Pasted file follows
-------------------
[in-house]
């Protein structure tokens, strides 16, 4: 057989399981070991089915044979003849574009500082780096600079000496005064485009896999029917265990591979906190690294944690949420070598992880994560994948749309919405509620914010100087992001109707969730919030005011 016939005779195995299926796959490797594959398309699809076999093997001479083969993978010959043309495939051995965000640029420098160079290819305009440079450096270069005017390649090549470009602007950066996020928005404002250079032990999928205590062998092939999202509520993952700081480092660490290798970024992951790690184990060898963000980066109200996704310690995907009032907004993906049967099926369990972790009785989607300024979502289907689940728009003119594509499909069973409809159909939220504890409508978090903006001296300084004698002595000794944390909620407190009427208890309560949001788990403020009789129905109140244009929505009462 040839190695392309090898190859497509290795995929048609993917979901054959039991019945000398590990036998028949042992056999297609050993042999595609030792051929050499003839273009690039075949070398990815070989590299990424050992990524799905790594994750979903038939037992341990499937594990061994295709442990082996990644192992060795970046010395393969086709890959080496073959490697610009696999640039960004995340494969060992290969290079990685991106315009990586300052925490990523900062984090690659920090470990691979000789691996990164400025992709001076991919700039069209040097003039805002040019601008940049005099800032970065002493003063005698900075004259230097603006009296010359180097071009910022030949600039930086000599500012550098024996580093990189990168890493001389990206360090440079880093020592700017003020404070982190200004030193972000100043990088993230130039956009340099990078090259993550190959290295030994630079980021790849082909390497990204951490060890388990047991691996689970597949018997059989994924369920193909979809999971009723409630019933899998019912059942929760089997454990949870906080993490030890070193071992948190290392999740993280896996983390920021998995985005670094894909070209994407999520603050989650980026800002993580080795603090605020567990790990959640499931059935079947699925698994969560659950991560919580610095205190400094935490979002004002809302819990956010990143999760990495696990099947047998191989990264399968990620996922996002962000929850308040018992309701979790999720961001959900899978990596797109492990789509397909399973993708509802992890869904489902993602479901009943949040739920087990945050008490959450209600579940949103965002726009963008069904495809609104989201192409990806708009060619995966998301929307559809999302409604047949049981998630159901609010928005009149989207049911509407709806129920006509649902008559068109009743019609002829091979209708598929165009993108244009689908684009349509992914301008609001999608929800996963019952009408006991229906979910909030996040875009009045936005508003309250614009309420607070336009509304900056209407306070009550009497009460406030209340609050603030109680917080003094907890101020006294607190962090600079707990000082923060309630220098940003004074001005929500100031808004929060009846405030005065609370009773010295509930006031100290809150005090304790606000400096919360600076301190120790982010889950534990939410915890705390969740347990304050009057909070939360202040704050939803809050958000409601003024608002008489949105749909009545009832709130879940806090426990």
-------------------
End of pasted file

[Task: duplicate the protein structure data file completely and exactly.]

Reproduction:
[in-house]
């Protein structure tokens, strides 16, 4: 057989399981070991089915044979003849574009500082780096600079000496005064485009896999029917265990591979906190690294944690949420070598992880994560994948749309919405509620914010100087992001109707969730919030005011 016939005779195995299926796959490797594959398309699809076999093997001479083969993978010959043309495939051995965000640029420098160079290819305009440079450096270069005017390649090549470009602007950066996020928005404002250079032990999928205590062998092939999202509520993952700081480092660490290798970024992951790690184990060898963000980066109200996704310690995907009032907004993906049967099926369990972790009785989607300024979502289907689940728009003119594509499909069973409809159909939220504890409508978090903006001296300084004698002595000794944390909620407190009427208890309560949001788990403020009789129905109140244009929505009462 040839190695392309090898190859497509290795995929048609993917979901054959039991019945000398590990036998028949042992056999297609050993042999595609030792051929050499003839273009690039075949070398990815070989590299990424050992990524799905790594994750979903038939037992341990499937594990061994295709442990082996990644192992060795970046010395393969086709890959080496073959490697610009696999640039960004995340494969060992290969290079990685991106315009990586300052925490990523900062984090690659920090470990691979000789691996990164400025992709001076991919700039069209040097003039805002040019601008940049005099800032970065002493003063005698900075004259230097603006009296010359180097071009910022030949600039930086000599500012550098024996580093990189990168890493001389990206360090440079880093020592700017003020404070982190200004030193972000100043990088993230130039956009340099990078090259993550190959290295030994630079980021790849082909390497990204951490060890388990047991691996689970597949018997059989994924369920193909979809999971009723409630019933899998019912059942929760089997454990949870906080993490030890070193071992948190290392999740993280896996983390920021998995985005670094894909070209994407999520603050989650980026800002993580080795603090605020567990790990959640499931059935079947699925698994969560659950991560919580610095205190400094935490979002004002809302819990956010990143999760990495696990099947047998191989990264399968990620996922996002962000929850308040018992309701979790999720961001959900899978990596797109492990789509397909399973993708509802992890869904489902993602479901009943949040739920087990945050008490959450209600579940949103965002726009963008069904495809609104989201192409990806708009060619995966998301929307559809999302409604047949049981998630159901609010928005009149989207049911509407709806129920006509649902008559068109009743019609002829091979209708598929165009993108244009689908684009349509992914301008609001999608929800996963019952009408006991229906979910909030996040875009009045936005508003309250614009309420607070336009509304900056209407306070009550009497009460406030209340609050603030109680917080003094907890101020006294607190962090600079707990000082923060309630220098940003004074001005929500100031808004929060009846405030005065609370009773010295509930006031100290809150005090304790606000400096919360600076301190120790982010889950534990939410915890705390969740347990304050009057909070939360202040704050939803809050958000409601003024608002008489949105749909009545009832709130879940806090426990």